A huge leaf for mankind was taken today as the International Space Station (ISS) added something new to their menu.
NASA astronauts on board Expedition 44 ate vegetables that were grown in space for the first time. Scott Kelly, NASA astronaut who is doing one year of research in the ISS confirmed that it indeed “tastes good,” and in fact, “Kind of like arugula.”
As part of NASA’s plant experiment dubbed Veg-01, red-leaf lettuce was grown and harvested in little “pillows.” The first set of pillows was grown and studied by Expedition 39 in May 2014. Though was then brought back to earth after 33 days of growth to undergo analysis.
“That was harvested and brought down on Space X to get it analyzed for microbials and any kind of impurities,” said Paul Zamprelli of Orbitec, the company that developed the veggie system in a video uploaded by NASA. “The good news is that it is edible.”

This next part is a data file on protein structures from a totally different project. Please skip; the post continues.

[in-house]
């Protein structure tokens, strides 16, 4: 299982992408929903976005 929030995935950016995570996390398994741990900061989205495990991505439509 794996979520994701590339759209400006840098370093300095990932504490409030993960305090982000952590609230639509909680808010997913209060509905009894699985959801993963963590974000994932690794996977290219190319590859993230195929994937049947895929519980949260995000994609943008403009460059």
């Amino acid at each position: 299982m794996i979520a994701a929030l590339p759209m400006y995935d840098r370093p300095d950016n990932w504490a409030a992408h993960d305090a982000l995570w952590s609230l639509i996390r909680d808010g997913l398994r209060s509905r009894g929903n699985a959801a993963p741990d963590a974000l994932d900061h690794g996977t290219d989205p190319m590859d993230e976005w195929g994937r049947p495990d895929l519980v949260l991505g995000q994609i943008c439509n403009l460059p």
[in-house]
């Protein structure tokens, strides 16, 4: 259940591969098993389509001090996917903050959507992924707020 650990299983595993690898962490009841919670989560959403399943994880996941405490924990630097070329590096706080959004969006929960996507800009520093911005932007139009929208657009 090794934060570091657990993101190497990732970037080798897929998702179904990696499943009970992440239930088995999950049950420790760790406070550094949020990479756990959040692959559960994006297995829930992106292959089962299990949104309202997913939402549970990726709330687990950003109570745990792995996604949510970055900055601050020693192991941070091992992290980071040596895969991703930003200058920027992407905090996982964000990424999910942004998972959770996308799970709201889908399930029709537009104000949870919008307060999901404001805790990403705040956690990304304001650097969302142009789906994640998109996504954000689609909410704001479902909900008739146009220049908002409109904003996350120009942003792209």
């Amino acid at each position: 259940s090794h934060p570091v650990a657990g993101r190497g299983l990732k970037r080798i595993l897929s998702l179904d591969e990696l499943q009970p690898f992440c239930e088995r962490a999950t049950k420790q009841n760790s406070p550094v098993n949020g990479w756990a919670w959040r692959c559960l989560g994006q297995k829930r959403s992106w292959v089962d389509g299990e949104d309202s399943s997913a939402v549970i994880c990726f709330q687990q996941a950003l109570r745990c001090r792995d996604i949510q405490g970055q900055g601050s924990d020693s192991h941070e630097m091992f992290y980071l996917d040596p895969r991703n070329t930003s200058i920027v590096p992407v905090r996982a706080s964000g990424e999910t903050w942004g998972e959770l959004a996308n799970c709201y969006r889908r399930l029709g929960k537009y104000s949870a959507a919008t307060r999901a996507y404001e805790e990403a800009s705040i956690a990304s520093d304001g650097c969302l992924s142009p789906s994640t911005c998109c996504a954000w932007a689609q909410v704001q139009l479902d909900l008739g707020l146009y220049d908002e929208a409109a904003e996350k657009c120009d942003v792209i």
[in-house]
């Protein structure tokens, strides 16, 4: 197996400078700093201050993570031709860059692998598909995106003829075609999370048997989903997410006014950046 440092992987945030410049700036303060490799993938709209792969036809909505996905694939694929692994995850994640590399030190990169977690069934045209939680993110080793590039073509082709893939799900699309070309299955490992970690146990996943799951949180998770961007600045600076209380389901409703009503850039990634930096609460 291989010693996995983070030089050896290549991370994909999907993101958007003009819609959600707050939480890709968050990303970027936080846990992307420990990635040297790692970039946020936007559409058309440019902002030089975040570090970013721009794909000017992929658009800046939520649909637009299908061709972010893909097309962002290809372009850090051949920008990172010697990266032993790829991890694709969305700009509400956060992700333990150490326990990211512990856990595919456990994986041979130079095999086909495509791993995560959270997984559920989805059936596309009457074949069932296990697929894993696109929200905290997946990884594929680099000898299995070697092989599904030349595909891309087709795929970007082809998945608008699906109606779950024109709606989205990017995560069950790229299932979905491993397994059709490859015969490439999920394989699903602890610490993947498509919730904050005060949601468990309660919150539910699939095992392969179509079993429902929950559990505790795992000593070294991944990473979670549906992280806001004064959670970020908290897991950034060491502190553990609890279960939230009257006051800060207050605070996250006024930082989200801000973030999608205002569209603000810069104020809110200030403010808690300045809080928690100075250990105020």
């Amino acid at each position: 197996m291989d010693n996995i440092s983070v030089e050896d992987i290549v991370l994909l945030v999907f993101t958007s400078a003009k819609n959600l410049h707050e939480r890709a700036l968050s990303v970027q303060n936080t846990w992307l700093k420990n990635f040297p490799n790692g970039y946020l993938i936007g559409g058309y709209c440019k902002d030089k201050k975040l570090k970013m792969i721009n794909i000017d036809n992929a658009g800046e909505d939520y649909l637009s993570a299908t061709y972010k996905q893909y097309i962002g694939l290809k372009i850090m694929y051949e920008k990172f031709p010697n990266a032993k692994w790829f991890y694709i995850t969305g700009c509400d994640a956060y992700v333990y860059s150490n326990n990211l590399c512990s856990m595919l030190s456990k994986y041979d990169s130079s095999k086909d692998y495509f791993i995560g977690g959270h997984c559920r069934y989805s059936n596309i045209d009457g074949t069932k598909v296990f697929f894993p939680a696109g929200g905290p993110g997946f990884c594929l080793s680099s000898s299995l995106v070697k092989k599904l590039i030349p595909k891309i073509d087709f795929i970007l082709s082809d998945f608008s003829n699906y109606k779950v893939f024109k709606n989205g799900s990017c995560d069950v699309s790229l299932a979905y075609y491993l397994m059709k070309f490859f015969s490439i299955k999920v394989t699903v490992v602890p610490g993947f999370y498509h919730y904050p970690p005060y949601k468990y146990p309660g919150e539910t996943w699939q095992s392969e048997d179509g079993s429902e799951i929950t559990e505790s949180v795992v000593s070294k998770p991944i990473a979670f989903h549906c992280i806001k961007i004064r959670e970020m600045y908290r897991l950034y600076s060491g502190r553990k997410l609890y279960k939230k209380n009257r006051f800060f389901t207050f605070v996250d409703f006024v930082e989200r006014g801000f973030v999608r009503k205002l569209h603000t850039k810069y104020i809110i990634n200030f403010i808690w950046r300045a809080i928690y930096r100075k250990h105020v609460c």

On Monday morning, the astronauts on board took their first bite of the space-grown vegetable.
We all remember learning about space food back in elementary school, whether it was the tasteless paste squeezed out of a tube or the tightly packaged meals designed to stay contained in a microgravity state.
Zamprelli said that this is a huge step for mankind as food is needed to grow in space in order to travel longer distances. Along with red-leaf lettuce, the first flight NASA sent up also included flowers.
“One of the things with flowers, let me point out, is that they’re going to see how these flowers pollinate in a zero gravity state, which is very important as well, because pollination for fruit and future things really need to happen,” he said.
NASA hopes to increase the amount of crops in the future, and will be experimenting with growing more food in microgravity.